Leadership

Healthy Competition and Unhealthy Comparisons

June 22, 2017

I confess that I take some time every week to look at other church web sites. Nothing wrong with that, you can learn a lot from others and using your neighbor’s good ideas is an entrenched part of the culture of churchworld.

But, if I were entirely honest I would have to admit that there was a period of time, not even so very long ago, when visiting other church web sites, I found myself looking for their attendance information. When I found a church with larger attendance than ours, it made me feel bad. And when I found a church with smaller attendance, sad to say I took some satisfaction in it. Eventually the Lord impressed on me that this wasn’t helpful for my over all perspective or healthy for my heart.

How often do we visit another church or find ourselves in conversation with a colleague from elsewhere, secretly sizing ourselves up against them?

There is a big difference between unhealthy comparison, which leads to pride and/or envy and healthy competition.

Comparisons, it is said, are odious. And that’s because they always create opposition, with winners and losers.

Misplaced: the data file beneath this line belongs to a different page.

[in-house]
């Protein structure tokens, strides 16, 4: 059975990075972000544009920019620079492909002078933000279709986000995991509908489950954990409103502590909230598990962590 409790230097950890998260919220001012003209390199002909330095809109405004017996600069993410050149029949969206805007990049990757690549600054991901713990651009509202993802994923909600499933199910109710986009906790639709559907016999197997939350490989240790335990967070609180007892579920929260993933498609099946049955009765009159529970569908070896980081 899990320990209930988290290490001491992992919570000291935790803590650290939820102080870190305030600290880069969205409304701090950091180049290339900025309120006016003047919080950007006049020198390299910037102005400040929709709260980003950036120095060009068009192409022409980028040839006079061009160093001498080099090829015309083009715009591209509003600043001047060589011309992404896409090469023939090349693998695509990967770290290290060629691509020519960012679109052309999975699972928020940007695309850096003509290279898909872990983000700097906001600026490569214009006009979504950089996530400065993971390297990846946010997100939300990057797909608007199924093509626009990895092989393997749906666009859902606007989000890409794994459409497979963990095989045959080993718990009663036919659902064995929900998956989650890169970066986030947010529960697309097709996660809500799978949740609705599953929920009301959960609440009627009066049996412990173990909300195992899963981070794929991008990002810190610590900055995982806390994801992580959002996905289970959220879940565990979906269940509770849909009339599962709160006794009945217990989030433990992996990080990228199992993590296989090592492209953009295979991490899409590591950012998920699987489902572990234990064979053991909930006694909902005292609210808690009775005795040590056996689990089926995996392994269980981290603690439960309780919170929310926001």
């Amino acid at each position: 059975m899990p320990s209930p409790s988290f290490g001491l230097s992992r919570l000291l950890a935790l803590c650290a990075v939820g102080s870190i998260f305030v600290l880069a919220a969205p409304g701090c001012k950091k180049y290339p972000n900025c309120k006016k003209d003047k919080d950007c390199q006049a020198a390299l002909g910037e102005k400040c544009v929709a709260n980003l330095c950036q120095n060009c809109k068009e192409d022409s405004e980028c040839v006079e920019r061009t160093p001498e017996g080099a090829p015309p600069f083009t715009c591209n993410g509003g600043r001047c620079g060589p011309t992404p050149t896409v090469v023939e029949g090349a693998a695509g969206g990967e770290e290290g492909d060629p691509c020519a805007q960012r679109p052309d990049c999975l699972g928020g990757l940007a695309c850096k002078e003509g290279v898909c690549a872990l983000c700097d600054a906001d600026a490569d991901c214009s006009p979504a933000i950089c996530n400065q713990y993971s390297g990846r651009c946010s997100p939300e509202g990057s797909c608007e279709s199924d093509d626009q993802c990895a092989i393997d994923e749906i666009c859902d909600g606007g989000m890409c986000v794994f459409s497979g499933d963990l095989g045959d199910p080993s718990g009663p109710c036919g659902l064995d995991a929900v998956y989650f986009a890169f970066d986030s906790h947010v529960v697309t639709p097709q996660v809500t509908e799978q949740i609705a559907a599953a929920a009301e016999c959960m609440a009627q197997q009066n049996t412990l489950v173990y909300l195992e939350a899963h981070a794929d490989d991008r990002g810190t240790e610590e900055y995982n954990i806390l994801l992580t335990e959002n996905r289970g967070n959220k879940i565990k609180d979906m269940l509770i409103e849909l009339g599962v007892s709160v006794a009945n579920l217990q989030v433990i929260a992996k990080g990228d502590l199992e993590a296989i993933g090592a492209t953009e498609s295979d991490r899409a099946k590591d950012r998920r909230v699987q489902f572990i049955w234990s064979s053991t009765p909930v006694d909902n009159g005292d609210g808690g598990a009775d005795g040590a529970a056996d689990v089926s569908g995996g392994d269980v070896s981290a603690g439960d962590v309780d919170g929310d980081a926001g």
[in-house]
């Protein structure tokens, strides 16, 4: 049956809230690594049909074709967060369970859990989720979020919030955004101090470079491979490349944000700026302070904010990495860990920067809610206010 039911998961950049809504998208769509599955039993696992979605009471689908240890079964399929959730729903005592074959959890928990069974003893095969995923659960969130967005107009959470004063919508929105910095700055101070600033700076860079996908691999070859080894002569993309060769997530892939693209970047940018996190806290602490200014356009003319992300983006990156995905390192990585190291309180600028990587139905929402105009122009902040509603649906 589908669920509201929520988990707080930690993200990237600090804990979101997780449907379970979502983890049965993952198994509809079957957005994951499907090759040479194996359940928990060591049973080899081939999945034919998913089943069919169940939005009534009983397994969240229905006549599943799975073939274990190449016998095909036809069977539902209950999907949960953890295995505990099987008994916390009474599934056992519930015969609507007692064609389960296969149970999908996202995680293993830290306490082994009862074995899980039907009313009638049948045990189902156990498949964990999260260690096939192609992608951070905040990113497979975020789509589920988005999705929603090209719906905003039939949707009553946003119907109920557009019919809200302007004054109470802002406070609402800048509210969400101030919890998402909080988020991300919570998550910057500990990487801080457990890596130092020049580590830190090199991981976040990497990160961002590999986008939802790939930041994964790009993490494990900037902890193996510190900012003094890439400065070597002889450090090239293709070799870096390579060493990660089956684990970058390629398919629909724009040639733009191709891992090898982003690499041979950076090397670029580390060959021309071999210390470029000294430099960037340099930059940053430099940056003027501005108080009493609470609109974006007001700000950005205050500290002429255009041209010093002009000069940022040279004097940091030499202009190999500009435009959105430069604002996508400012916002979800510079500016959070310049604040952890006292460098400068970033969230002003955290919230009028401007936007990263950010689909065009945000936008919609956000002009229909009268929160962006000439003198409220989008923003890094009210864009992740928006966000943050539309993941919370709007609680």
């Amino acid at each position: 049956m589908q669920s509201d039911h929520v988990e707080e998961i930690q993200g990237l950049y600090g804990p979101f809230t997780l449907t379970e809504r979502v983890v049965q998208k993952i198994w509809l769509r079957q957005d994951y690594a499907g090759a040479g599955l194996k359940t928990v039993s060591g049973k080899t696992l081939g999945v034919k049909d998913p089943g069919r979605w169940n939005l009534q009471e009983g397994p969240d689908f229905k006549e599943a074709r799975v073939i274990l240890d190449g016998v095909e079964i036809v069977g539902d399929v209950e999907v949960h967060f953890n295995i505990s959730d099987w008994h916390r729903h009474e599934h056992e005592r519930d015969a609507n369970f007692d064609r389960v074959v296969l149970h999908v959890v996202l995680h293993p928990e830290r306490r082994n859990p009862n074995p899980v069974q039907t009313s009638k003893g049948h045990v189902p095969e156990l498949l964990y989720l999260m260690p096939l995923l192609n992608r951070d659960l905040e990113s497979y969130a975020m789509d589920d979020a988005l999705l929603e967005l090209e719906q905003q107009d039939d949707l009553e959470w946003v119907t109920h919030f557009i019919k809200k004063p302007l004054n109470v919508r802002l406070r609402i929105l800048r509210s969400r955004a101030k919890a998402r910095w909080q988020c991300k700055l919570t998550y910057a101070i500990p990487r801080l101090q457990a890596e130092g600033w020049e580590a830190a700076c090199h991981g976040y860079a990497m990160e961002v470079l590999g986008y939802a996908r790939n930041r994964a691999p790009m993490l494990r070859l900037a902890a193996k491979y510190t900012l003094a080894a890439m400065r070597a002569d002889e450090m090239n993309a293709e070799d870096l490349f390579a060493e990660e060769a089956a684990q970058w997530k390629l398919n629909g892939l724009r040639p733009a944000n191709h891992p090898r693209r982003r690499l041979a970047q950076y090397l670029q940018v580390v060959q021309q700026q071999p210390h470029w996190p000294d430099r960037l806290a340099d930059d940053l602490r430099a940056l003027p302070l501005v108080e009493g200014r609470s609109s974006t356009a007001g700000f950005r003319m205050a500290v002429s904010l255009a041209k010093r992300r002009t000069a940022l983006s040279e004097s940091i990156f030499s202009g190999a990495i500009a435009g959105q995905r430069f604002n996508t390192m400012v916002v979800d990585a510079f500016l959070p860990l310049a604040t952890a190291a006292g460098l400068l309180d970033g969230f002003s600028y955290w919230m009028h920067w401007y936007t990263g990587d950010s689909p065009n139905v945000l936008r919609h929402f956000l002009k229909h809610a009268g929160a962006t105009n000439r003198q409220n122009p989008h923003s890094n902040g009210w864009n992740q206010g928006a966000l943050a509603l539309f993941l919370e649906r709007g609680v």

Healthy competition occurs when we have a clear sense of mission, vision, purpose and are committed to serving them to the utmost of our ability. That happens, in turn, when we set goals for the team and for individual team members, and then stay focused on those goals, consistently and honestly evaluating what’s working and what’s not.

Competition, that is healthy competition, among churches and within a church staff can unify your team, and create momentum, productivity, and excitement.

The objective shouldn’t be about beating or besting anyone else, but being our best selves. We should always be about serving our mission as successfully as we can, perhaps in a way that encourages and inspires others.

For another take on this check out vanderbloemen.com

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